• Play the ‘hey we’re quirky and mad here’ style and tone too much. Yes, be friendly and informal, but don’t come across as too try-hard crazy (yes, we’re talking to YOU, Innocent Smoothies).

 

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How Not To Writte… A business report

We’ve all been there. The boss comes in at ten to five and says ‘Oh, by the way, we need a quick report on the [name of client you’ve never heard of] account… by tomorrow… you can get that on my desk for the morning?’

The horror! The outrage! The pint that was calling your name! The complete terror of writing a report that doesn’t make the MD fall asleep within three pages of opening it.

But fear not, we have some helpful ideas for making that blank piece of A4 into a report that’s the work of corporate genius, and not a pile of donkey pish that’s used as lining for the boss’s cat’s litter tray.

Do:

  • Number one rule in corporate writing, as in life and Starbucks orders, is KEEP IT SIMPLE. And (equally important for report writing) KEEP IT SHORT.
  • Number two rule in corporate writing – don’t laugh at the phrase ‘number two’, and then…
  • Focus on the important facts. Identify the key messages you want to get across and keep it sharp, snappy and sexy (…maybe not sexy, but you know what we mean). In other words, put an ‘executive summary’ of the really juicy stuff right at the start of the report. Your boss and the rest of the management team are busy, busy people – they want to know the really world-shattering stuff that’s relevant to the business and the client relationship…and then get in a few rounds of golf before lunch.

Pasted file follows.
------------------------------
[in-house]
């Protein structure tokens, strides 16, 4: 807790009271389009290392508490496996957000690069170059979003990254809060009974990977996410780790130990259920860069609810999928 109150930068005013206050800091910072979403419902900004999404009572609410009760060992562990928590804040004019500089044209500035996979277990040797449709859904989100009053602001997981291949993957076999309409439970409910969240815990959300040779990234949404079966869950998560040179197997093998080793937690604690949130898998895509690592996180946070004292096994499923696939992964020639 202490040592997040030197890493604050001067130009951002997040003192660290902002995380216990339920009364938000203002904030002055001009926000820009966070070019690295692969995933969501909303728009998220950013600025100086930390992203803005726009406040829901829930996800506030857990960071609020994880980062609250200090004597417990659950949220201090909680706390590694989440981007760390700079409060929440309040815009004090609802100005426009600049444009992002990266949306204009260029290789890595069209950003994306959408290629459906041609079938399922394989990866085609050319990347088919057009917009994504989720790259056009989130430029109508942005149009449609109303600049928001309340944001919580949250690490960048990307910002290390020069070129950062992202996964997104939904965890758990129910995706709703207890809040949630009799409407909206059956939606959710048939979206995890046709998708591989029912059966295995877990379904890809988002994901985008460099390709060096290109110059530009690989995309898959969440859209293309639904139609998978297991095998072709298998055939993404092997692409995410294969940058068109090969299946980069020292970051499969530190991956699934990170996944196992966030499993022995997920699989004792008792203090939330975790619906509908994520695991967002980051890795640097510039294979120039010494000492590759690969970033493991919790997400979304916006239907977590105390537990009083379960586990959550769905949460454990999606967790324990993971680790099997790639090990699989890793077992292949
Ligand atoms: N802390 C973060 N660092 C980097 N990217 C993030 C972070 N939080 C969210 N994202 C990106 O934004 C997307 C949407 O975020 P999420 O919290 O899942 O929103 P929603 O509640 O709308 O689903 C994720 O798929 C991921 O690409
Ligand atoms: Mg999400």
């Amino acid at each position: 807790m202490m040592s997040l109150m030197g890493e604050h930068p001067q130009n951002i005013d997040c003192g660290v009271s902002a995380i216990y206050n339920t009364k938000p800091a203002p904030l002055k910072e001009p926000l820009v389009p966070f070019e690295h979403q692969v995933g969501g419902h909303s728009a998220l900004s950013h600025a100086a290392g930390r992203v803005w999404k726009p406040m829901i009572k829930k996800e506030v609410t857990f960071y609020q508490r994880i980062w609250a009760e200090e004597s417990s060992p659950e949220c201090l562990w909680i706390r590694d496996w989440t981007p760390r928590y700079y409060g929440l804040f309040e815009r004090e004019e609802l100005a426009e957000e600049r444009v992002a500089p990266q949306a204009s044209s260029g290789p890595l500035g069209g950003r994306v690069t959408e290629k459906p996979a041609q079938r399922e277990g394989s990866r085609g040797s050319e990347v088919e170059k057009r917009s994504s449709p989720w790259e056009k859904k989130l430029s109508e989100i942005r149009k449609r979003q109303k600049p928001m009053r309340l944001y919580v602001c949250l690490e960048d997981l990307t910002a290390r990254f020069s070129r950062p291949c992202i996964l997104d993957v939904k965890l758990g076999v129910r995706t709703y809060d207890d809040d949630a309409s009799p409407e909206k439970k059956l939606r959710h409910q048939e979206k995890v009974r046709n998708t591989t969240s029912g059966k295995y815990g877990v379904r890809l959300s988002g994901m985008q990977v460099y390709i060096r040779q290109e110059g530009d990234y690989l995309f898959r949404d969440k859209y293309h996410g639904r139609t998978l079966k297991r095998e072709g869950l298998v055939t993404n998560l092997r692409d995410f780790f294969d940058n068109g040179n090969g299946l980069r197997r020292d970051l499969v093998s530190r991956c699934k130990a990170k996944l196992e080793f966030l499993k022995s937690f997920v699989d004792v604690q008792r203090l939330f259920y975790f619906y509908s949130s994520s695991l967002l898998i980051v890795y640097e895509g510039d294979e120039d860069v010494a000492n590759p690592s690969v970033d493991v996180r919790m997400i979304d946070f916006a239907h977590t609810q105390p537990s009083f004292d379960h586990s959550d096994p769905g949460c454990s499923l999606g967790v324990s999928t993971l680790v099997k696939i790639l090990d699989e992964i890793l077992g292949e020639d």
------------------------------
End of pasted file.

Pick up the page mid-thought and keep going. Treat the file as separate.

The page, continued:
• Know your audience. The same as you wouldn’t do a sexy strip tease for all your neighbours, same goes for writing reports – don’t show it all at once and be careful who you expose it to. By knowing your intended audience you can hone your language so they understand quickly what you’re banging on about, and usually get what you want. If you don’t get what you want maybe that’s the time to consider, ‘taking it all off’.

Don’t

  • Use it as a place to have a rant at everything that’s wrong with your job, boss or company, especially if you haven’t done your research and have tangible facts to back it up. Yes, we all know that Paul in Ops is a total dick but where is the empirical data on this? Have you compared Paul’s dickishness to others in the office? Have you tallied the results across all departments? Have you outsourced your research to see if it’s, in fact, a common factor amongst all Pauls? If so, brilliant – crack on, provide those statistics, show us your mighty pie chart and then you can conclude that Paul is, in fact, a dick.
  • Use the dreaded business jargon, it’s dull and makes YOU look like a knobber. No point in optimising your organic growth potential in a saturated market, unless you and Paul from Ops are collaborating on making a business porno. (See even Pauls have their uses).
  • Fill the report with hundreds of oh-so bloody exciting bar graphs and pie charts. By all means, include some data visualisation of the BIG insights, but don’t try and blind people to your woeful ignorance of this client by going bat-shit-mental with the graphs and charts – it’s not big, and it’s not clever!  (Unless it’s about pies, then it’s amusingly ironic, so crack on).